Synod notebook: A gentler style on church/state rows


Although the Synod of Bishops on New Evangelization is poised to call for the creation of a new international body of prelates to support the cause of religious freedom, it also got a reminder that bishops in various countries sometimes have different ideas about how church/state battles ought to be waged.

At a time when the bishops of the United States are fighting tooth and nail against perceived incursions on the Catholic identity of institutions, Bishop Kieran Conry of Arundel and Brighton in the United Kingdom sketched a kinder, gentler approach, under the rubric of “you only fight battles you can win.”

Conry made his remarks in a session with English-speaking reporters at the Vatican Press Office.

The backdrop is the 2006 “Equality Act” in the United Kingdom, which among other things made it illegal for adoption agencies, including those run by the Catholic church, to refuse to serve same-sex couples. Rather than protesting the law, Conry said that the agency sponsored by his and other dioceses said it would comply and thus took the word “Catholic” out of its name.

That decision, he said, was based on two convictions:

  • The interests of children should be the top priority
  • The likelihood of gay couples actually using the agency was remote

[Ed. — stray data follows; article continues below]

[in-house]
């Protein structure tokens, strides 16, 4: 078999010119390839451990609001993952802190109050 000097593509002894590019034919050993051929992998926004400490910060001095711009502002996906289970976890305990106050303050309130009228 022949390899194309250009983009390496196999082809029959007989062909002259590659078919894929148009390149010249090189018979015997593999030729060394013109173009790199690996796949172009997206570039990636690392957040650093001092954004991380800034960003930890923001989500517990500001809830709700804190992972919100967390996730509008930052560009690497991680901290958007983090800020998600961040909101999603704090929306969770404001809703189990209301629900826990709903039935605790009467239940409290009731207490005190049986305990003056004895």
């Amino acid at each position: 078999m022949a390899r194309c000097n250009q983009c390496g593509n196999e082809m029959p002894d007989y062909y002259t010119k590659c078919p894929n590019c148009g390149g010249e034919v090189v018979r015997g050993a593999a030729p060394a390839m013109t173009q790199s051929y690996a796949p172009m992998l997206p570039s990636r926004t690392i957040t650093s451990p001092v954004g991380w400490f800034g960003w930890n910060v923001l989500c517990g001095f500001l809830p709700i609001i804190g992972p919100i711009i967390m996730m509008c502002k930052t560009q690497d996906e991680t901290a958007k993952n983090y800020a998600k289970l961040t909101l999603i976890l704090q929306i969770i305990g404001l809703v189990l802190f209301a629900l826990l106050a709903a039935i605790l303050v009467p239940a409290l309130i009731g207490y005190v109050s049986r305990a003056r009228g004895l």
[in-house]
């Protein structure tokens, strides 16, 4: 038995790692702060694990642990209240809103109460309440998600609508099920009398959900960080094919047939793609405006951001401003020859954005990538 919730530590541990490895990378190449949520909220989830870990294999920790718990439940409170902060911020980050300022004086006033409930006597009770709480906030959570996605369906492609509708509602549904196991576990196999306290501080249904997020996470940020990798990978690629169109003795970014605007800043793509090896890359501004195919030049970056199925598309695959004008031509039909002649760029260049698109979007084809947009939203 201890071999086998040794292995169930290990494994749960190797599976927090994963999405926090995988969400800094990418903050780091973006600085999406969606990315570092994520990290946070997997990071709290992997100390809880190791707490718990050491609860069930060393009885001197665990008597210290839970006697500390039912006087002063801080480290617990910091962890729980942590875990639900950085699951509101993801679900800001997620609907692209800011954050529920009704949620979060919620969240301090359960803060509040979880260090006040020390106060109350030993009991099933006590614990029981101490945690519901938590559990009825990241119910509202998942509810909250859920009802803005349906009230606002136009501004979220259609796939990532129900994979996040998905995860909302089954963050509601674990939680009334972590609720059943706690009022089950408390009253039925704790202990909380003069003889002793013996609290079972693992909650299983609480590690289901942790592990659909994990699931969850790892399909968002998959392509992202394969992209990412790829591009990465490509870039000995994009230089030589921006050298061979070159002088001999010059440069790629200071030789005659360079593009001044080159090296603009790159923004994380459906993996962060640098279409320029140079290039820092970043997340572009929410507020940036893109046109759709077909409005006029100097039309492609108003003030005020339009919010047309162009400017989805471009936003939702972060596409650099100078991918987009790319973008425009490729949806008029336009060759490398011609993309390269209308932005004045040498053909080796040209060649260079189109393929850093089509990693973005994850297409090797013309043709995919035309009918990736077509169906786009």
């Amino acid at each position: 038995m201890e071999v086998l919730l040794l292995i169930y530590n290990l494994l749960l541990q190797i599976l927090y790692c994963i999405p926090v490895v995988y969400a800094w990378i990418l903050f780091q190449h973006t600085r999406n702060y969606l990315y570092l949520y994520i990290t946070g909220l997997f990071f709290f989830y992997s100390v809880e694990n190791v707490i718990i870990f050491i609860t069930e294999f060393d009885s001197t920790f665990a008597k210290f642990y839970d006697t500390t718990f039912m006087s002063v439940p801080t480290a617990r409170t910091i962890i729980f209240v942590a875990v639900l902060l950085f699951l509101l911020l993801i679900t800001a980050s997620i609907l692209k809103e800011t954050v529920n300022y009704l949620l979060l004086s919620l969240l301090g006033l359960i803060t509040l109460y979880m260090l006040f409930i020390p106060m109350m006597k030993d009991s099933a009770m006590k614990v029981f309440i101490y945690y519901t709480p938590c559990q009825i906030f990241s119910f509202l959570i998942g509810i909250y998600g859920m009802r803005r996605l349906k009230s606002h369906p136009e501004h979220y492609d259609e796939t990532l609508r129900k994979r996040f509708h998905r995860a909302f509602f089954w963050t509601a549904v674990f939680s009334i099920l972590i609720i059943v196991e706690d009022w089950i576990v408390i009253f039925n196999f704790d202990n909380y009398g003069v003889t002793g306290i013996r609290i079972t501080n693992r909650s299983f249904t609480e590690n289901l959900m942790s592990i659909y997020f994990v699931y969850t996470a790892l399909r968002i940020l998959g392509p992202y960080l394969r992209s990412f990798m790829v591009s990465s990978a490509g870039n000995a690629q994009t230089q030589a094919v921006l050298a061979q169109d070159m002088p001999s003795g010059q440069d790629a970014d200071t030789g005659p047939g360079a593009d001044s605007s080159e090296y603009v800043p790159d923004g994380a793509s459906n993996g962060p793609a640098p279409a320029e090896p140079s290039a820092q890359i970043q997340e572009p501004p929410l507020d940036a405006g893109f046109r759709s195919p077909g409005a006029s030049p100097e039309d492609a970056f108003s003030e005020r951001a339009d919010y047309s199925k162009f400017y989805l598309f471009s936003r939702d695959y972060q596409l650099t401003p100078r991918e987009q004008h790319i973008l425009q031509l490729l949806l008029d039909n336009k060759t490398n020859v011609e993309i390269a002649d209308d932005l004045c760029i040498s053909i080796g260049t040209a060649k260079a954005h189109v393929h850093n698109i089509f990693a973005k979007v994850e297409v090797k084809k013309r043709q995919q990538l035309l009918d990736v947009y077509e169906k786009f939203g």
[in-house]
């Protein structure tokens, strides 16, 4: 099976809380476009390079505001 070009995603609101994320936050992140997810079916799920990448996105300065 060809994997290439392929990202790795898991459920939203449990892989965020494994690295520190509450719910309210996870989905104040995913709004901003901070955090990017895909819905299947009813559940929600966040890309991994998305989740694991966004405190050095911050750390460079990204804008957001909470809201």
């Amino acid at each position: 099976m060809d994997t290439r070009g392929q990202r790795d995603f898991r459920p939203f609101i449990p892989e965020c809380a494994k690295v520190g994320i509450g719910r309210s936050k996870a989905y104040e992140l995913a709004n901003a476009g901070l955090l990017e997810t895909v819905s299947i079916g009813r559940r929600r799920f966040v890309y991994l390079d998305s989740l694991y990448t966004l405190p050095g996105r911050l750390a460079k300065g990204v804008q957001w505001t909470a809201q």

Conry said that the agency, called the “Cabrini Children’s Society,” is still supported financially by the church, and the church still appoints its governors and trustees. The agency is still in operation, he said, placing roughly thirty children annually in new homes.

“We wanted to make sure the interests of the children in that case were served first,” he said. “If, as happened in some dioceses, the local authority virtually forced the closure of adoption agencies, then children suffered. We said we’ll take a step back and ensure that the welfare of children is our priority, and that’s been upheld.”

“There are thirty children who are taken out of institutions and put into families,” Conry said.

The decision to take the name ‘Catholic’ away does not, Conry said, signal a retreat.

“It’s not that Catholics aren’t interested in this anymore,” he said, “but we’re not going to have a public fight that we’re possibly going to lose and come out of it with everyone suffering.”

Further, he said, the instinct that there would not be an avalanche of demand from same-sex couples has proven correct.

“It’s been seven years since that legislation was enacted, and that adoption agency has not had a single request from a gay couple to adopt or foster a child,” he said.

Conry said that should a gay couple wish to make such a request as a sort of test case, they would have to wait their turn like everyone else and go through the normal screening process to ensure they were the best possible option for a given child.

In that light, he said, it’s “at least unlikely, if not impossible,” that such a situation would really arise.

Prior to the Equality Act, the Catholic church ran several agencies in England, Wales and Scotland which were responsible for roughly one-tenth of all adoptions in the United Kingdom every year.

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